I am trying to solve the following exercise about 3-connected graphs from this book.

  1. (a) Show that for every two vertices $u$ and $v$ of a $3$-connected graph $G$, there exist two internally disjoint $u$-$v$ paths of different lengths in $G$.

    (b) Show that the result in (a) is not true in general if $G$ is $2$-connected.

Whitney's Theorem states that a graph $G$ is $k$-connected if and only if any two vertices of $G$ are connected by at least $k$ vertex disjoint paths, so for part (a) we have that every two vertices $u$ and $v$ are connected by at least $3$ internally disjoint paths. I suppose I should use this result and try to make a proof by contradiction, but it does not work. Any hints?


Consider 3 different paths $A, B, C$ between $u$ and $v$. If one of the paths is length $1$, the other two must be longer, and we are done. Also if the paths are different lengths then we are also done. Otherwise choose two points on two of the paths arbitrarily, say $p$ on $A$ and $q$ on $B$, and find three distinct paths between them. At least one of these paths does not go through either $u$ or $v$, so examine this one, $D$.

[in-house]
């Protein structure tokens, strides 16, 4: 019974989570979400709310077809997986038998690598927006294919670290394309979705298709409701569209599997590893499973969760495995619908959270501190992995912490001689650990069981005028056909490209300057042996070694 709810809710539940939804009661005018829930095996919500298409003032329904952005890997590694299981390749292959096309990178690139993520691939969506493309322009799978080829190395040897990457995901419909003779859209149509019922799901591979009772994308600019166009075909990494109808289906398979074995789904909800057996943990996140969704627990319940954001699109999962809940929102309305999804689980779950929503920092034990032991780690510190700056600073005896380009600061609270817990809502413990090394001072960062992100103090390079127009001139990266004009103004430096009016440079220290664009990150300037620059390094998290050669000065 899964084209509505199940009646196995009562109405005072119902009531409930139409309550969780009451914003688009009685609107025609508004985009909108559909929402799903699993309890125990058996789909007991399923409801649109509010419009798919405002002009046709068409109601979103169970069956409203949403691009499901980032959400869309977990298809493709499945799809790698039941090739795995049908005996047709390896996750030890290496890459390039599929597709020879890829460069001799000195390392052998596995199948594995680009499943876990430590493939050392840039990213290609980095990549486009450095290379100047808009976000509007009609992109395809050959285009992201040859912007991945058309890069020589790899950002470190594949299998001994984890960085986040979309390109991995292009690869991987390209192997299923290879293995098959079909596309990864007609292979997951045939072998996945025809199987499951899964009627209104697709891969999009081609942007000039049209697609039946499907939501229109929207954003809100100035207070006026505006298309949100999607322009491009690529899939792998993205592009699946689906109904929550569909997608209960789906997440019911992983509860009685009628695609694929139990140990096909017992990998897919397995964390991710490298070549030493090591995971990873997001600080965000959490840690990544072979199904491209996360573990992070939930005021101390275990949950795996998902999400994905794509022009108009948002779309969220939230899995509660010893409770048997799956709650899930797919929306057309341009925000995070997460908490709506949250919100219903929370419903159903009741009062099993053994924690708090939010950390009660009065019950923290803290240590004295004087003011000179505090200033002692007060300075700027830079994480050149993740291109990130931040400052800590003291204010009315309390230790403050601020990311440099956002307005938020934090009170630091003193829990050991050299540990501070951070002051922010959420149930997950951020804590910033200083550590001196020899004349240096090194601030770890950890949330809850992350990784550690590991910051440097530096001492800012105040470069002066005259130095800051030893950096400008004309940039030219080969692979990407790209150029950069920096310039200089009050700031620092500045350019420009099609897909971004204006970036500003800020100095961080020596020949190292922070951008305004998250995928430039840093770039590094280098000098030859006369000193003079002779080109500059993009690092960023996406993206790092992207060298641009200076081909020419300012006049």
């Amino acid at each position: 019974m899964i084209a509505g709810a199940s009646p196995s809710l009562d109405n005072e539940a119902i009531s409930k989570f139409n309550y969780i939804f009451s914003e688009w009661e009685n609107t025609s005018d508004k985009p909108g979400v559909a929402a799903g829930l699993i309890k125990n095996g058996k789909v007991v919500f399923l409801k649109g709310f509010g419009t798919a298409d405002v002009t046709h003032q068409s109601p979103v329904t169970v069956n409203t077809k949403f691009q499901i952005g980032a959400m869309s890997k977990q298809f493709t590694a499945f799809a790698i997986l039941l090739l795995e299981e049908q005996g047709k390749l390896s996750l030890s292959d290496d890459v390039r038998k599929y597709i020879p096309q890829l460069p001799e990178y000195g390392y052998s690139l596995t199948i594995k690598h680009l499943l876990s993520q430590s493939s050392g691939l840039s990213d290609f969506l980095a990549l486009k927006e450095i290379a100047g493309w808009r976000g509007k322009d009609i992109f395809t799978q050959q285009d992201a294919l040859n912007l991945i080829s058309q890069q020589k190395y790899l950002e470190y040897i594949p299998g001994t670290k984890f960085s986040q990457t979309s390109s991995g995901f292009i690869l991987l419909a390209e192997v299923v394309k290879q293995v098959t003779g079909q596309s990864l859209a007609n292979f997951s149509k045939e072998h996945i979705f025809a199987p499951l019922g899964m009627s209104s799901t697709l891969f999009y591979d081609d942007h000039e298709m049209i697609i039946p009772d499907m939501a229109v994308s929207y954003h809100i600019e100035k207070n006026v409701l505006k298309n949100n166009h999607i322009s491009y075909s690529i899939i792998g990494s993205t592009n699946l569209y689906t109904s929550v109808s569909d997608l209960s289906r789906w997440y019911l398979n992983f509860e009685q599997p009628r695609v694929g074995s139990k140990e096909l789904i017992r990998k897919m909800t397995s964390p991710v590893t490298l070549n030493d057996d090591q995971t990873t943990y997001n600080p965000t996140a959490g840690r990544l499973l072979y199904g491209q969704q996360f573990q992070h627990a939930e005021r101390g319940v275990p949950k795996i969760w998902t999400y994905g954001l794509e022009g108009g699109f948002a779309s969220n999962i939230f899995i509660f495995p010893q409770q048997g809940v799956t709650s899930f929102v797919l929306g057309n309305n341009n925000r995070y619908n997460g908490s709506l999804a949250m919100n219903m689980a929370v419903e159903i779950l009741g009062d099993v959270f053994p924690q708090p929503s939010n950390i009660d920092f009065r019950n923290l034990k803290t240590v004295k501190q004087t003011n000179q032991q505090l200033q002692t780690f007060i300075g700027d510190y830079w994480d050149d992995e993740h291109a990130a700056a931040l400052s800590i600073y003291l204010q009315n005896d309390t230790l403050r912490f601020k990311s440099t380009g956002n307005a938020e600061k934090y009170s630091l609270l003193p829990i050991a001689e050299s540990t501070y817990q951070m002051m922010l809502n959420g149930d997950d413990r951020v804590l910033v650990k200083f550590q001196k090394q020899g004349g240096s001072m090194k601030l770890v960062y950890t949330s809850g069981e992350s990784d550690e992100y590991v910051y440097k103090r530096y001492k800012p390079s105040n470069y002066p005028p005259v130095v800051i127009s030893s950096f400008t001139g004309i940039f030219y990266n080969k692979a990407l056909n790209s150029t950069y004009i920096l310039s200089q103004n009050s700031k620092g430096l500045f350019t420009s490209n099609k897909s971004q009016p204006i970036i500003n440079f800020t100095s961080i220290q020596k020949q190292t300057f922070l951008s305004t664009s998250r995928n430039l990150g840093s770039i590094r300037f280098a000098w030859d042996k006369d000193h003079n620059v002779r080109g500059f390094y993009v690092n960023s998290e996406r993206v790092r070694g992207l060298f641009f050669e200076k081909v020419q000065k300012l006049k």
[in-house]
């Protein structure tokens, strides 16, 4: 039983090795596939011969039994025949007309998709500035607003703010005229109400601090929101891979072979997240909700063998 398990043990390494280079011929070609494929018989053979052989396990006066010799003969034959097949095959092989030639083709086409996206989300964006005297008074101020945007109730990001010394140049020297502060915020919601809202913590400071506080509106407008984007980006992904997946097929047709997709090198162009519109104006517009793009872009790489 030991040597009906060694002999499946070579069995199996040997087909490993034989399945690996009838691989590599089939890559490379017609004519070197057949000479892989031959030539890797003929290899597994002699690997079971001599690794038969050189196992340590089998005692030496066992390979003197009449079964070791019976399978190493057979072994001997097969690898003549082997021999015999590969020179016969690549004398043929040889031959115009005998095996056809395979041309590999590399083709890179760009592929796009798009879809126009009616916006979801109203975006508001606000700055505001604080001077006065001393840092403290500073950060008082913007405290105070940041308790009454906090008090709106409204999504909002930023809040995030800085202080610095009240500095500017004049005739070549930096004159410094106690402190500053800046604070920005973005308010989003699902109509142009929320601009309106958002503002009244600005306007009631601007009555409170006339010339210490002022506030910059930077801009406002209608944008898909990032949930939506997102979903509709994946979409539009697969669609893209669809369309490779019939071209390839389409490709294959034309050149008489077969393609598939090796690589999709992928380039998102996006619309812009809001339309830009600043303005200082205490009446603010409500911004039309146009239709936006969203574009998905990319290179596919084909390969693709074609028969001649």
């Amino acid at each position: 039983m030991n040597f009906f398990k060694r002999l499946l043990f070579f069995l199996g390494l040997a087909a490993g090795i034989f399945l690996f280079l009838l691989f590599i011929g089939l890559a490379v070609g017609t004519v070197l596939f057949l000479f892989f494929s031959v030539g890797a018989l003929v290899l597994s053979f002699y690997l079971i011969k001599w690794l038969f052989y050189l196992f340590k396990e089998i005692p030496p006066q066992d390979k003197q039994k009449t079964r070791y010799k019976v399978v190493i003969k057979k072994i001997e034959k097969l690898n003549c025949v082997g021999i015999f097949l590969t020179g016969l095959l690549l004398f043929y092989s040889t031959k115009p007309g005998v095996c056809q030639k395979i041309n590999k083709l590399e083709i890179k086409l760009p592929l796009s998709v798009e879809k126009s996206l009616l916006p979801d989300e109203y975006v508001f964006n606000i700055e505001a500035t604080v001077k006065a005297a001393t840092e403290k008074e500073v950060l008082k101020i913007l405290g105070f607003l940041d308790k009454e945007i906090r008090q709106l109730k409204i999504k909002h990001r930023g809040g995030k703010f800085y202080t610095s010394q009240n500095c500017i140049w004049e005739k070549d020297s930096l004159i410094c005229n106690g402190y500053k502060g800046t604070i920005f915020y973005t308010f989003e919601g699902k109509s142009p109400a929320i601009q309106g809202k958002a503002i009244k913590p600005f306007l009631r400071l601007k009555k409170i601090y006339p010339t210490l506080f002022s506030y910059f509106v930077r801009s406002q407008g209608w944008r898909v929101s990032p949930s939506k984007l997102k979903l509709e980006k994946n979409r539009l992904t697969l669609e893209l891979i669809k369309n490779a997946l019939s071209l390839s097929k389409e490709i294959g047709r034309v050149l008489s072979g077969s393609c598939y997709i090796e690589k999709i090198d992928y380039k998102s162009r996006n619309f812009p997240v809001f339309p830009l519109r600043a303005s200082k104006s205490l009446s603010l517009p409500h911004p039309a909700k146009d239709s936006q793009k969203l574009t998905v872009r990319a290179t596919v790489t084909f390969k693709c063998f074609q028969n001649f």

Now if $D$ crosses $C$, find the nearest point on $D$ that is also on $C$ to $p$ and call this $r$. Now either $uprv$ (along $ADC$) or $urpv$ (along $CDA$) is longer than $B$ as required.

Otherwise if $D$ does not cross $C$, then either $upqv$ (along $ADB$) or $uqpv$ (along $BDA$) is longer than $C$ as required.


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